What’s in a name?

If the first thing that pops into your mind after reading this title is Shakespeare’s play, Romeo and Juliet, then you are not alone.  In the play, Juliet questions “What’s in a name? That which we call a rose by any other name would smell so sweet.”  Juliet is implying that Romeo’s family name, Montague means nothing and they should be together.

I disagree with Juliet.  I think a person’s name means everything.   When you are having a conversation and someone’s name comes up, you immediately think about the characteristics and values that individual possesses.

You may have experienced being in an unfamiliar place and hear your name called.  All of the sudden you might feel more welcome, more known.  The opposite is true when you hear your name and you turn to see who was calling for you and they were referring to a different “Brian”.   Talk about a total let down.

I have witnessed the positive power of a name right here in the hallways of our school.   A student with hunched shoulders, head down, and dragging feet walking down the hallway will quickly stand a little taller and walk with joy from hearing the words, “Good morning, Stephanie!”

I have seen a child sitting alone in the farthest area of the field, head in their lap,  turn into an energetic athlete playing soccer upon hearing the words from a classmate, “Hey Sam, would you like to play soccer with us?”  I’m sure you have experienced the positive “name” effect as well.

I love the quote, “Once a Trinity student, always a Trinity student.”  Each Trinity student has a name and I challenge everyone to learn the names of as many of our students as possible.  I guarantee it will make a positive impact on you and our Trinity community.  Once you know a child’s name, you will be more willing to interact and build a lasting relationship with them.  If we stretch ourselves to learn five additional student’s names, then each student at Trinity School will have one more adult taking an interest in them.  For a child, there is no better feeling than someone caring about them.  Let’s do our part and make sure each student feels special at Trinity.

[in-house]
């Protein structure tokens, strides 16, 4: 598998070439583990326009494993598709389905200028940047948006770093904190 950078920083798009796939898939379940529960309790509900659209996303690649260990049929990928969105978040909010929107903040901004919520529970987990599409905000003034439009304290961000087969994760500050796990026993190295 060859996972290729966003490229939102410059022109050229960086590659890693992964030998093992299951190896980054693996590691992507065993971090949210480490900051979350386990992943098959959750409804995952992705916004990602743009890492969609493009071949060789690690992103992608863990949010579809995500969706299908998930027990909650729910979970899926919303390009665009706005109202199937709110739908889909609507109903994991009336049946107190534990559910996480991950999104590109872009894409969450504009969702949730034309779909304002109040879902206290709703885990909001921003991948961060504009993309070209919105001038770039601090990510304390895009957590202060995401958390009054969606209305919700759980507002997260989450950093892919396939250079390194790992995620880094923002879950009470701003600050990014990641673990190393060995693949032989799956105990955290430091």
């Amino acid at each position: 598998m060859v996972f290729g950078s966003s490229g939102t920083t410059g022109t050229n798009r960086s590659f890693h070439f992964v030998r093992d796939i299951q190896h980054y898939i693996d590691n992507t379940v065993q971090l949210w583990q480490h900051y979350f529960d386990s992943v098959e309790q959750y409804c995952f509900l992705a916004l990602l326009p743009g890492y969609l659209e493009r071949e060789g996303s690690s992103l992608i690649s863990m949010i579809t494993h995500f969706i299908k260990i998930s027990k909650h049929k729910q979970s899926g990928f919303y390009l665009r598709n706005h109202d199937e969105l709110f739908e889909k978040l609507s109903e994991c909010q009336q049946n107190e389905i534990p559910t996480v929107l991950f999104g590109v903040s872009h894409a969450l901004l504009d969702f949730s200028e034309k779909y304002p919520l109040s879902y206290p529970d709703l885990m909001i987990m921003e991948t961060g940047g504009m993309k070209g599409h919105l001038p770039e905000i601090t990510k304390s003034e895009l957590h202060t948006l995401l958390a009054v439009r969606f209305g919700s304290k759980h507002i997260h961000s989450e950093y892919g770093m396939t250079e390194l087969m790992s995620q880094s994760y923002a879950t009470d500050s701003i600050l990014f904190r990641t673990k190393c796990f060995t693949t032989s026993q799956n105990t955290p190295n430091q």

You may be reading this post and thinking to yourself “I’m out, I am horrible at remembering names.”  So, here are a few helpful hints:

  • Review last year’s year book, try to memorize photos and names
  • Review a substitute binder, they have updated photos and names
  • Read Forbes article, The Five Best Tricks To Remember Names by Kristi Hedges.

Learner, Thinker, Writer: Brian Balocki serves the Trinity School community as a lead Physical Education Teacher